The latest jobs report from the U.S. Bureau of Labor Statistics has sparked a sense of déjà vu in the world of economics. Economists find themselves fielding the same age-old questions year after year: Will there be a recession? Why are tech companies laying off workers? Will the Federal Reserve change interest rates? Let’s reiterate some timeless truths and contextualize them with recent data.
Tech Sector ≠ Entire Economy
The tech sector is not synonymous with the entire economy. Despite the recent layoffs in well-known tech companies, tech professionals can find opportunities in various industries. For instance, industries like Manufacturing, Finance, and Healthcare are among the top employers of IT occupations, as highlighted in SkyHive's data. While these layoffs may be painful for those affected, they often find new and promising opportunities.
Let’s distinguish between large tech companies and the broader tech industry. The latest jobs report, published last Friday, revealed that the Information and Professional and Business Services sectors, where many tech companies fall, experienced an increase in total jobs of 15,000 and 74,000, respectively. Layoffs at some large tech firms may be attributed to an over-hiring spree during the COVID-19 surge, which subsequently proved unsustainable.
January Layoffs: A Regular Occurrence
January consistently brings more layoffs. Companies align year-end performance evaluations with strategic shifts at the start of the year. Some layoffs may be performance-based, but employee performance isn't always the sole factor. On the flip side, companies may realign their strategic focus due to changing market conditions. Both events tend to cluster in January, as indicated by the data.
Strong Economy Despite January Trends
Even considering the January data, the overall economic outlook remains favorable. For example, tech layoffs in January 2023 were three times higher than those in January 2024, a time when recession predictions were rife. However, the labor market in 2023 defied these pessimistic forecasts, demonstrating resilience and strength (graph from Layoffs.fyi).
Additionally, the most recent employment reports, including the Employment Situation and Job Openings and Labor Turnover Survey, reveal a robust labor market. In January, the economy added 353,000 jobs, maintaining an unchanged unemployment rate at 3.7 percent. Additionally, December saw a surge of 101,000 job openings. These numbers indicate a strong and vibrant labor market.
The Fed's Watchful Eye
Speculation abounds regarding the Federal Reserve's next move, particularly when it comes to interest rates. However, the Fed reacts to economic data, much like the rest of us. There is no rigid strategy set in stone. Recent data, including a 3.4 percent annual rate for the Consumer Price Index in December, above expectations, suggests that inflation remains a concern. The labor market's robust performance, coupled with a low and stable unemployment rate, provides no immediate motivation for the Fed to decrease interest rates.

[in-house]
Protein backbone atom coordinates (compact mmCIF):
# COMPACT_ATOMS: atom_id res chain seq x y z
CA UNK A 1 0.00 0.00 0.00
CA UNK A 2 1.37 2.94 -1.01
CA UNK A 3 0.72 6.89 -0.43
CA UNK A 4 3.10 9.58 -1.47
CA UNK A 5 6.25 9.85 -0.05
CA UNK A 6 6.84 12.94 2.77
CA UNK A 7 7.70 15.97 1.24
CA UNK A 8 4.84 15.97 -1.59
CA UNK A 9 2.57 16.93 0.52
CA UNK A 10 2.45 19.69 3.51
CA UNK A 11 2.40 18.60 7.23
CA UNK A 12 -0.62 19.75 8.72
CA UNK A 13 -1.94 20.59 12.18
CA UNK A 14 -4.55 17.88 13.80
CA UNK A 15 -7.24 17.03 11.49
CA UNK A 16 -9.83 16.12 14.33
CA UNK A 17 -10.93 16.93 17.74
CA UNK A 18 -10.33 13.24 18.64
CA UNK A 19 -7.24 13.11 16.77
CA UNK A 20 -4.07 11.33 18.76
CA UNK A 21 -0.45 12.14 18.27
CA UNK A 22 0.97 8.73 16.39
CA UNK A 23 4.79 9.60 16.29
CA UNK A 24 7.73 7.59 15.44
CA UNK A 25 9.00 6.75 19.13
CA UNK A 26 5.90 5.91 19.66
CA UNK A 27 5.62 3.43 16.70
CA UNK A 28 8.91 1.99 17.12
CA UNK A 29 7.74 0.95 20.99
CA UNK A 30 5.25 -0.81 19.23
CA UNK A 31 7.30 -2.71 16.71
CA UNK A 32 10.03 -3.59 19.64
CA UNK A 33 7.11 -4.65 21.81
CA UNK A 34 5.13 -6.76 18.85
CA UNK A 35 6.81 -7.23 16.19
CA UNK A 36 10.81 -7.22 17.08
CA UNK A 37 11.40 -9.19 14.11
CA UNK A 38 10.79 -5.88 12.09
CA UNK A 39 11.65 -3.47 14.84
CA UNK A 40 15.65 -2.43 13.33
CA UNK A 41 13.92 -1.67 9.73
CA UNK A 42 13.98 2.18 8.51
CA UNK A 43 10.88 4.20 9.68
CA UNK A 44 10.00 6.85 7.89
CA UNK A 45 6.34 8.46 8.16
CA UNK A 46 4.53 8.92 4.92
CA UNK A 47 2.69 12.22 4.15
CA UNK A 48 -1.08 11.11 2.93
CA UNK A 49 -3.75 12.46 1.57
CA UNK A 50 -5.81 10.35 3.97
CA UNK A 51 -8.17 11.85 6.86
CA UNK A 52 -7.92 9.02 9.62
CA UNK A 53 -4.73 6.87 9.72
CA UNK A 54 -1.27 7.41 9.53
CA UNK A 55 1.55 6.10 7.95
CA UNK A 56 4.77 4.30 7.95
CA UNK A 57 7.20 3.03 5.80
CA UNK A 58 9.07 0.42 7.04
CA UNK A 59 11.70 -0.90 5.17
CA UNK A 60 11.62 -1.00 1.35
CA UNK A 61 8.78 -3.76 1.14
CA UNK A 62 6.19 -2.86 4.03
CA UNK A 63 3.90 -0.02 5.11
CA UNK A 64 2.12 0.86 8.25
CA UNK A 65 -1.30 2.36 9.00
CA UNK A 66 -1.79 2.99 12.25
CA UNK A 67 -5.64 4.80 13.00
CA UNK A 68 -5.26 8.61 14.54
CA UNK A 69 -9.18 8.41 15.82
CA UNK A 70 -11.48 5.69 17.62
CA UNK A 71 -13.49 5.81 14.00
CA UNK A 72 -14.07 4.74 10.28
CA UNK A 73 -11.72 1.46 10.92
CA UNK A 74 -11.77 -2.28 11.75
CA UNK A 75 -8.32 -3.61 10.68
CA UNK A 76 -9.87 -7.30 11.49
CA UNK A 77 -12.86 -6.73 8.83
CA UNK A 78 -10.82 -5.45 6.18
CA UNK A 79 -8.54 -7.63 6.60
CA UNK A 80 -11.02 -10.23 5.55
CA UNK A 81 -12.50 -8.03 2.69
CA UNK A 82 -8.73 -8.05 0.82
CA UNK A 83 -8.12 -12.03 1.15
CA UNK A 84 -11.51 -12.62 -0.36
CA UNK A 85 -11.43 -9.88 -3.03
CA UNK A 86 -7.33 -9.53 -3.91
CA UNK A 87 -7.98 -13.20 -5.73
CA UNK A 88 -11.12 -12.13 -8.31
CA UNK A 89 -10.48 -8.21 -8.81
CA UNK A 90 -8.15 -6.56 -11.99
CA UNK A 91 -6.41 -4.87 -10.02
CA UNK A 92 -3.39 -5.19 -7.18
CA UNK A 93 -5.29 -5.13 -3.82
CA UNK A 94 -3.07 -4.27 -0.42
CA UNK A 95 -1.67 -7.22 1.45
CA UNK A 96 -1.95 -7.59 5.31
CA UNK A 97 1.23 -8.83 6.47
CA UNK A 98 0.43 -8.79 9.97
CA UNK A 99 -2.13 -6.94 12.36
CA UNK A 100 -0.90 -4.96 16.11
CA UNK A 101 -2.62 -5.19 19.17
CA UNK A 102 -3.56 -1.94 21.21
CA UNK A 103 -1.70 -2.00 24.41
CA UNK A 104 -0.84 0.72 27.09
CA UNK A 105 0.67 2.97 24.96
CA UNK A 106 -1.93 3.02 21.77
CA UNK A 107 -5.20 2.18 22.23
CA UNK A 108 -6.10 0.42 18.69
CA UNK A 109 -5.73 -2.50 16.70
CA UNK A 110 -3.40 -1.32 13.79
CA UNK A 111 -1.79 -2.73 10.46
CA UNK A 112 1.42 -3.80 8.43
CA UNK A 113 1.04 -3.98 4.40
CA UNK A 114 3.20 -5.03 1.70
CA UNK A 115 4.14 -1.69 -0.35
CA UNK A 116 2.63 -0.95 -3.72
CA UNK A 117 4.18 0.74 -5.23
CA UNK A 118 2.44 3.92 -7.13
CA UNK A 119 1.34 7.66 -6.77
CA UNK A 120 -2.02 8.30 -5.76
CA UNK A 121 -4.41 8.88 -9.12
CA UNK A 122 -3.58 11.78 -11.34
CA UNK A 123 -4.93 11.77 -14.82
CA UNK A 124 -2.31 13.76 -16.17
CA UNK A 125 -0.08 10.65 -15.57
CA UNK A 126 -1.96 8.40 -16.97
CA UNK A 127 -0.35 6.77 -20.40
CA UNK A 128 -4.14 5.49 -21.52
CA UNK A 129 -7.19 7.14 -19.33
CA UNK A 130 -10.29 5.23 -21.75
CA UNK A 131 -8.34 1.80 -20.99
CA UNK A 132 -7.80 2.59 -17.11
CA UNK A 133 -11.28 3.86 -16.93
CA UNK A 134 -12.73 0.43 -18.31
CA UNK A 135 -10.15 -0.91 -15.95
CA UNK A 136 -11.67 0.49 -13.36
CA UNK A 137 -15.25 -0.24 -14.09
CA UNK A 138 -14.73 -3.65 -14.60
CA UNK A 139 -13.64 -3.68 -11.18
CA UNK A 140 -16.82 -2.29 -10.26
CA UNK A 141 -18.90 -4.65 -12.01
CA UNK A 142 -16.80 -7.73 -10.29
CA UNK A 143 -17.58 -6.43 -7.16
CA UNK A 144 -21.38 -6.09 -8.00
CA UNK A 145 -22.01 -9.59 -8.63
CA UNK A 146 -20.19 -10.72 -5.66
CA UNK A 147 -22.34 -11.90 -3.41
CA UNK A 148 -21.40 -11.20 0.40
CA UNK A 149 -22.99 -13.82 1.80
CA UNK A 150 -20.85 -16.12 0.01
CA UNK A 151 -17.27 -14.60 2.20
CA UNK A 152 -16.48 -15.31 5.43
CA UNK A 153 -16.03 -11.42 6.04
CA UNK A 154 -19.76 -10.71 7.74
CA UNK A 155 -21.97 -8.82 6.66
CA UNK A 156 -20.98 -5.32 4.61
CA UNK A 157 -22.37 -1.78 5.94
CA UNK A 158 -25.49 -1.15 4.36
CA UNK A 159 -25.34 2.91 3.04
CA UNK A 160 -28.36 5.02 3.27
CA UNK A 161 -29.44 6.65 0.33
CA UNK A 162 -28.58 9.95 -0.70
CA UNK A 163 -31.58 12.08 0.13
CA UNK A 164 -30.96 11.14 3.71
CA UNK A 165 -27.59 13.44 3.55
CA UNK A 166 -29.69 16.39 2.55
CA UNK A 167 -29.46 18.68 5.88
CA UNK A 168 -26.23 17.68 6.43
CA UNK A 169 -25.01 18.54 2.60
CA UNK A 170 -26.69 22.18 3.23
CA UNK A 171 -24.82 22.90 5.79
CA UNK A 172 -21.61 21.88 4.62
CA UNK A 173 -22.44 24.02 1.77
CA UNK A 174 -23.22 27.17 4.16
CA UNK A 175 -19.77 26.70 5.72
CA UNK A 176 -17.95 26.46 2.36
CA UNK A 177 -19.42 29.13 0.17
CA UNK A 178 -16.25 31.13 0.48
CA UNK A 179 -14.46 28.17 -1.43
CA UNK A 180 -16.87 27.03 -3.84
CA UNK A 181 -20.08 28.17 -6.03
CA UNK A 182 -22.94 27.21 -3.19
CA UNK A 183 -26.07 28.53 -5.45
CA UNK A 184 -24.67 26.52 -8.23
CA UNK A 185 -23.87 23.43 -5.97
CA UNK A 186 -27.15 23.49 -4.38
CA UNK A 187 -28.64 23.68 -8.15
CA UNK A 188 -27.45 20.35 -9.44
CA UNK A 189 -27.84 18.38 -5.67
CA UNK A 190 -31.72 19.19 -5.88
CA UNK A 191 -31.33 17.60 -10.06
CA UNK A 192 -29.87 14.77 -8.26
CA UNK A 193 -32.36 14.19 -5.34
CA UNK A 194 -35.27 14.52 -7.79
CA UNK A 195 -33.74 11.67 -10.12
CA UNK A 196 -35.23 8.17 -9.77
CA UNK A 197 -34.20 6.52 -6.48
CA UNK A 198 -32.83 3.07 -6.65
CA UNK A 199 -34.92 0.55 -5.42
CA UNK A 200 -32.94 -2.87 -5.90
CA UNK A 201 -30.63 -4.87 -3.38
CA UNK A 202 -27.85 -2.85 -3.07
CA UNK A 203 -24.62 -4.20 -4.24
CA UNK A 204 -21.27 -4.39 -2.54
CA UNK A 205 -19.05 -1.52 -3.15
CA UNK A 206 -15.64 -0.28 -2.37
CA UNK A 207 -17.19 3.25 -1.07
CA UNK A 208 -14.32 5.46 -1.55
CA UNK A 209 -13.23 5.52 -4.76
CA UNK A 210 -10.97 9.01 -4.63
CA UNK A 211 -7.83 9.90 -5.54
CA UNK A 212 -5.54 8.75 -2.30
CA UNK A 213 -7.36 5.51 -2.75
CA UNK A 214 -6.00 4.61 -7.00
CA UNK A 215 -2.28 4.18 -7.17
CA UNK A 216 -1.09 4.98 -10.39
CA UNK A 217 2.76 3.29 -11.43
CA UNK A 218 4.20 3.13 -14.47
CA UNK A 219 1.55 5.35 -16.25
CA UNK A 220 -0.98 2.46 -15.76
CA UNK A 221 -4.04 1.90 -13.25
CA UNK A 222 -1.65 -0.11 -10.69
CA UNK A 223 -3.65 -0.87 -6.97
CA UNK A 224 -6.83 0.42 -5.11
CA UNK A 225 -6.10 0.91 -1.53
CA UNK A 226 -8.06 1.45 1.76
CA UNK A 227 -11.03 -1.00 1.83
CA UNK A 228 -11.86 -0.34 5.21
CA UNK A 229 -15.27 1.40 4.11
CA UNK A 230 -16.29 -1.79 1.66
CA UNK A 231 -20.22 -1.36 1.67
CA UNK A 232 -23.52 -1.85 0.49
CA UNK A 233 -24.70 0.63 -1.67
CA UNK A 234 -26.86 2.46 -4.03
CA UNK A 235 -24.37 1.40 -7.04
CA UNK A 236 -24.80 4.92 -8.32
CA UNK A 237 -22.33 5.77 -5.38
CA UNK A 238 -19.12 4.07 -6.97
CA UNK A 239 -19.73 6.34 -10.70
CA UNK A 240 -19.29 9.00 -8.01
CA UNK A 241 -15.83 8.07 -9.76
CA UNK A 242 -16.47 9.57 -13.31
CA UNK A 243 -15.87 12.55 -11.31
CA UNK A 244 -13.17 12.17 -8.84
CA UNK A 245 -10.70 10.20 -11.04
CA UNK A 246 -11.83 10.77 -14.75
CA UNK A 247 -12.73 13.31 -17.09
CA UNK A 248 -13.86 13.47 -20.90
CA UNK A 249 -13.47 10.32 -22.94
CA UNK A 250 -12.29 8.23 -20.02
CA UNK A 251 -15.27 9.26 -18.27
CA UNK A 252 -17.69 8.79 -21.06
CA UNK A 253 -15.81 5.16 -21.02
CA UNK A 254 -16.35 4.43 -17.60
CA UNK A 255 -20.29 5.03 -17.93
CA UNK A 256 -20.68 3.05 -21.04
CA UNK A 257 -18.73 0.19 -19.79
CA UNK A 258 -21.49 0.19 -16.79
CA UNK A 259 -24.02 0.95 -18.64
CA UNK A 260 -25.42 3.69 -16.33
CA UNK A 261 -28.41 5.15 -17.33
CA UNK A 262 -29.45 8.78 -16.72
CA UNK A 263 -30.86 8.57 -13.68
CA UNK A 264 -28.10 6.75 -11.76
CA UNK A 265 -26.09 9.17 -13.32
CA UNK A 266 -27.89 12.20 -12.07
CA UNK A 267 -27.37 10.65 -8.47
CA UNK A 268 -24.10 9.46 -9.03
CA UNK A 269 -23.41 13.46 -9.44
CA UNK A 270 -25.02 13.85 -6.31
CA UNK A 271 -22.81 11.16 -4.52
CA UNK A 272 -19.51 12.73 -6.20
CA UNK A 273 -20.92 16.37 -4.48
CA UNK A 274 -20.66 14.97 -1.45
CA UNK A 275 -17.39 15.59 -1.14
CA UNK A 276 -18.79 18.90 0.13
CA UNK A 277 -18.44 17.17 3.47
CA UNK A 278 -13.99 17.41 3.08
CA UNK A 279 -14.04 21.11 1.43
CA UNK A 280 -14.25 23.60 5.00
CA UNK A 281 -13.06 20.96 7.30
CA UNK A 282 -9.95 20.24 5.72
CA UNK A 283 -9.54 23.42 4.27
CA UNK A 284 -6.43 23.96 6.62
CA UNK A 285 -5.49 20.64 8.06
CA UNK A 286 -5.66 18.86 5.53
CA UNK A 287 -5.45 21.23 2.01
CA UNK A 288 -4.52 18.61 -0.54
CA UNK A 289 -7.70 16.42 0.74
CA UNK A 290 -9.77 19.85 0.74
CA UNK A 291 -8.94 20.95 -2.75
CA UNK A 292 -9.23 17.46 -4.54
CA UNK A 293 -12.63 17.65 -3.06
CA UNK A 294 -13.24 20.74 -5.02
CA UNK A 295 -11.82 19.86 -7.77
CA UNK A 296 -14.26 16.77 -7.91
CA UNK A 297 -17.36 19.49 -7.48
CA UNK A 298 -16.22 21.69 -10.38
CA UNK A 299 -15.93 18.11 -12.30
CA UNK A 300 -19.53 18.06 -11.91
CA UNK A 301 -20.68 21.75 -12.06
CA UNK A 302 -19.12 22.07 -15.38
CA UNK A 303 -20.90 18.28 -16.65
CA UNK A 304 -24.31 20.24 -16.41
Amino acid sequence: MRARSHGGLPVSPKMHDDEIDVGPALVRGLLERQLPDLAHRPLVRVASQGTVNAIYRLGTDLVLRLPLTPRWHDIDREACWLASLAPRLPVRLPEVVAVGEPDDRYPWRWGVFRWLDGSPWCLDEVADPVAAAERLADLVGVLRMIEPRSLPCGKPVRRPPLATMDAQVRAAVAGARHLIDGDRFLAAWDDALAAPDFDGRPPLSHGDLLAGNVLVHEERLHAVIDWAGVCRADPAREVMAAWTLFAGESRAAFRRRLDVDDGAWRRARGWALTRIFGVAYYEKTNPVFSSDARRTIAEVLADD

Outlook for 2024
Based on the latest labor market data, a recession may not be on the horizon for 2024. In fact, most economic indicators point to a significantly stronger economy compared to 2023.
The recurring questions about the labor market often find answers in the persistence of certain trends and the interpretation of the latest data. The current economic landscape suggests that the labor market remains resilient and robust, with no impending recession insight.
Compiled by Bledi Taska, VP, Head of Analytics, at SkyHive
SkyHive is a Certified B Corporation that uses ethical artificial intelligence to drive global reskilling initiatives and create a more inclusive labor economy. Our products are designed to rapidly reskill people and help organizations and communities prepare for the future of work.
SkyHive was named one of the “Next Big Technologies Working for Social Good in 2023” by Fast Company, and a World Economic Forum Global Innovator.
Leading enterprises and innovative government organizations use SkyHive’s cloud-based applications, Human Capital Operating System™, and SkyHive’s Quantum Labor Analysis® to power the future of work at its most granular level: skills. In addition, SkyHive has been recognized by the World Economic Forum, GPAI, RAII, and others for leading efforts in ethical AI and its positive impact on labor economies worldwide.